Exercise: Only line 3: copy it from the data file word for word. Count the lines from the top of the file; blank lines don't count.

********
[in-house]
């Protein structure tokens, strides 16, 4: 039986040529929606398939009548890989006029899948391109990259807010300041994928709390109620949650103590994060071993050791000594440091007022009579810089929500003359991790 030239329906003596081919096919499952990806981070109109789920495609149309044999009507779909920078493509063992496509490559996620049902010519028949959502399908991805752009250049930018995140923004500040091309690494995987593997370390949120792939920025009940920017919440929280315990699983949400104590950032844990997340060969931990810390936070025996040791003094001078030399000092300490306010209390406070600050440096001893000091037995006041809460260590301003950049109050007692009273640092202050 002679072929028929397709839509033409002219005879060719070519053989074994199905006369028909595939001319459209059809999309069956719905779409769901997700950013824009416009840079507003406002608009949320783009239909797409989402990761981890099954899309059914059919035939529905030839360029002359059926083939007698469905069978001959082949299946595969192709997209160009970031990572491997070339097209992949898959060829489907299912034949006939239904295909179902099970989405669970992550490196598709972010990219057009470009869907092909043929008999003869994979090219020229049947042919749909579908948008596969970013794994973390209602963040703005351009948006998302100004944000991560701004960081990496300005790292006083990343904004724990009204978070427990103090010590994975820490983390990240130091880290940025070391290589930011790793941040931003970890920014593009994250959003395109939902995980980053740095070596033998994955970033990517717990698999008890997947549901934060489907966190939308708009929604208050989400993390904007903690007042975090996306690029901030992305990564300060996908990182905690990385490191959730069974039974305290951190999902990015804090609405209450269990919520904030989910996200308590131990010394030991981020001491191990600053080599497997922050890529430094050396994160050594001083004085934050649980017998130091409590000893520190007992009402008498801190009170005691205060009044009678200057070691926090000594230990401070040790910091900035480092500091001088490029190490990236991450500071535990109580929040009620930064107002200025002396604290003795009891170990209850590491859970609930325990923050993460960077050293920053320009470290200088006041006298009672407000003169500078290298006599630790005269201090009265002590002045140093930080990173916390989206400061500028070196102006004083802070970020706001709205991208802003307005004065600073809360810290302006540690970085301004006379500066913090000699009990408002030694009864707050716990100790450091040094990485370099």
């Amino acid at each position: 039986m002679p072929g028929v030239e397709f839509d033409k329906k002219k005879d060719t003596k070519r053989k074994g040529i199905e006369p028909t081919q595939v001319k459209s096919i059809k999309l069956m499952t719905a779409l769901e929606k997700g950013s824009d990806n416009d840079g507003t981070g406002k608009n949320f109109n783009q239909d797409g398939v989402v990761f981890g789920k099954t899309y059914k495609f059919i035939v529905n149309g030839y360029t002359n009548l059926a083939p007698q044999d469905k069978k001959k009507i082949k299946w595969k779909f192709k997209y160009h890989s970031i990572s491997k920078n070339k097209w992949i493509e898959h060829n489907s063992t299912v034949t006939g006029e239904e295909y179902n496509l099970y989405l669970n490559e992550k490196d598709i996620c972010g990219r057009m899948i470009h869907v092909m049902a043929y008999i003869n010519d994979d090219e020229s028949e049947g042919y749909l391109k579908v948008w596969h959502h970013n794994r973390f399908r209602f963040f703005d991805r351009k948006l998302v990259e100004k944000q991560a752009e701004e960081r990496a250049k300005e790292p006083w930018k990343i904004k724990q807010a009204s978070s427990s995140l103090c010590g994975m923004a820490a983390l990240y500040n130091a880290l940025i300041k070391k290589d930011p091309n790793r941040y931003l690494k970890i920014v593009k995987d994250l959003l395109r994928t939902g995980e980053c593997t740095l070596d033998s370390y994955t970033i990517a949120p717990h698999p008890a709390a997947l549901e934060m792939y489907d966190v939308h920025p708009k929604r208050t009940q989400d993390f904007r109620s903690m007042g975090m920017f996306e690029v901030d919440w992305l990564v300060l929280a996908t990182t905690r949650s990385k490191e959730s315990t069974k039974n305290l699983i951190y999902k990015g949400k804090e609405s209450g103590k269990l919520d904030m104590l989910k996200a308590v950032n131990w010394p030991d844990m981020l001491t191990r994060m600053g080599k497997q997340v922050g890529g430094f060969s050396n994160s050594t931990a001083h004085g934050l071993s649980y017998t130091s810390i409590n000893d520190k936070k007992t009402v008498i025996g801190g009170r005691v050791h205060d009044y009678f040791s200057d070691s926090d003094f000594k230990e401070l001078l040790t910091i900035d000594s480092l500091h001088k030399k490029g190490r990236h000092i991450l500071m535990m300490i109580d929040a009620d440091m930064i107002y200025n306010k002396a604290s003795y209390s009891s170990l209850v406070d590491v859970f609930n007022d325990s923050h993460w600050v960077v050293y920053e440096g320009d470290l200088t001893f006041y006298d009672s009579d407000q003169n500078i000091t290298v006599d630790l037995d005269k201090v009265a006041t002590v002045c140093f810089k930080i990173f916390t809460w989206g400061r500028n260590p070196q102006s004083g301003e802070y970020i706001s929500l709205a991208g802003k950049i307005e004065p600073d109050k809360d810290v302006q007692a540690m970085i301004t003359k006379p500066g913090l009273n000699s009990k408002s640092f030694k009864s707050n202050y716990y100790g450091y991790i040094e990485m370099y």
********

């Amino acid at each position: 039986m002679p072929g028929v030239e397709f839509d033409k329906k002219k005879d060719t003596k070519r053989k074994g040529i199905e006369p028909t081919q595939v001319k459209s096919i059809k999309l069956m499952t719905a779409l769901e929606k997700g950013s824009d990806n416009d840079g507003t981070g406002k608009n949320f109109n783009q239909d797409g398939v989402v990761f981890g789920k099954t899309y059914k495609f059919i035939v529905n149309g030839y360029t002359n009548l059926a083939p007698q044999d469905k069978k001959k009507i082949k299946w595969k779909f192709k997209y160009h890989s970031i990572s491997k920078n070339k097209w992949i493509e898959h060829n489907s063992t299912v034949t006939g006029e239904e295909y179902n496509l099970y989405l669970n490559e992550k490196d598709i996620c972010g990219r057009m899948i470009h869907v092909m049902a043929y008999i003869n010519d994979d090219e020229s028949e049947g042919y749909l391109k579908v948008w596969h959502h970013n794994r973390f399908r209602f963040f703005d991805r351009k948006l998302v990259e100004k944000q991560a752009e701004e960081r990496a250049k300005e790292p006083w930018k990343i904004k724990q807010a009204s978070s427990s995140l103090c010590g994975m923004a820490a983390l990240y500040n130091a880290l940025i300041k070391k290589d930011p091309n790793r941040y931003l690494k970890i920014v593009k995987d994250l959003l395109r994928t939902g995980e980053c593997t740095l070596d033998s370390y994955t970033i990517a949120p717990h698999p008890a709390a997947l549901e934060m792939y489907d966190v939308h920025p708009k929604r208050t009940q989400d993390f904007r109620s903690m007042g975090m920017f996306e690029v901030d919440w992305l990564v300060l929280a996908t990182t905690r949650s990385k490191e959730s315990t069974k039974n305290l699983i951190y999902k990015g949400k804090e609405s209450g103590k269990l919520d904030m104590l989910k996200a308590v950032n131990w010394p030991d844990m981020l001491t191990r994060m600053g080599k497997q997340v922050g890529g430094f060969s050396n994160s050594t931990a001083h004085g934050l071993s649980y017998t130091s810390i409590n000893d520190k936070k007992t009402v008498i025996g801190g009170r005691v050791h205060d009044y009678f040791s200057d070691s926090d003094f000594k230990e401070l001078l040790t910091i900035d000594s480092l500091h001088k030399k490029g190490r990236h000092i991450l500071m535990m300490i109580d929040a009620d440091m930064i107002y200025n306010k002396a604290s003795y209390s009891s170990l209850v406070d590491v859970f609930n007022d325990s923050h993460w600050v960077v050293y920053e440096g320009d470290l200088t001893f006041y006298d009672s009579d407000q003169n500078i000091t290298v006599d630790l037995d005269k201090v009265a006041t002590v002045c140093f810089k930080i990173f916390t809460w989206g400061r500028n260590p070196q102006s004083g301003e802070y970020i706001s929500l709205a991208g802003k950049i307005e004065p600073d109050k809360d810290v302006q007692a540690m970085i301004t003359k006379p500066g913090l009273n000699s009990k408002s640092f030694k009864s707050n202050y716990y100790g450091y991790i040094e990485m370099y």